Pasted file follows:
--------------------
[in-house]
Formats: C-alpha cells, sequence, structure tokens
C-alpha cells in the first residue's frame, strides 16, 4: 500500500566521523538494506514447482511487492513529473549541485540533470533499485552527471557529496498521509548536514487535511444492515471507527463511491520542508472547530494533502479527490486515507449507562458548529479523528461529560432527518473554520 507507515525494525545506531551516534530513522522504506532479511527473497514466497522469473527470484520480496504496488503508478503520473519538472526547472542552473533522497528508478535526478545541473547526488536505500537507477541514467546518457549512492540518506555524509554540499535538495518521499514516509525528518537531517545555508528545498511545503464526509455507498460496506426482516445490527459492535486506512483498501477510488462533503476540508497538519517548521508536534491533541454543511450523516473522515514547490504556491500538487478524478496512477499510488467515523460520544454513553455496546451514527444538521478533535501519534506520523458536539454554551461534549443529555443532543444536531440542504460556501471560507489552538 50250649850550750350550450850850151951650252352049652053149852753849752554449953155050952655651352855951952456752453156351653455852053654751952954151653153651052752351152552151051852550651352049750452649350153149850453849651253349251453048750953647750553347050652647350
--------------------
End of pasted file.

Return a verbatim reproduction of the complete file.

[in-house]
Formats: C-alpha cells, sequence, structure tokens
C-alpha cells in the first residue's frame, strides 16, 4: 500500500566521523538494506514447482511487492513529473549541485540533470533499485552527471557529496498521509548536514487535511444492515471507527463511491520542508472547530494533502479527490486515507449507562458548529479523528461529560432527518473554520 507507515525494525545506531551516534530513522522504506532479511527473497514466497522469473527470484520480496504496488503508478503520473519538472526547472542552473533522497528508478535526478545541473547526488536505500537507477541514467546518457549512492540518506555524509554540499535538495518521499514516509525528518537531517545555508528545498511545503464526509455507498460496506426482516445490527459492535486506512483498501477510488462533503476540508497538519517548521508536534491533541454543511450523516473522515514547490504556491500538487478524478496512477499510488467515523460520544454513553455496546451514527444538521478533535501519534506520523458536539454554551461534549443529555443532543444536531440542504460556501471560507489552538 50250649850550750350550450850850151951650252352049652053149852753849752554449953155050952655651352855951952456752453156351653455852053654751952954151653153651052752351152552151051852550651352049750452649350153149850453849651253349251453048750953647750553347050652647350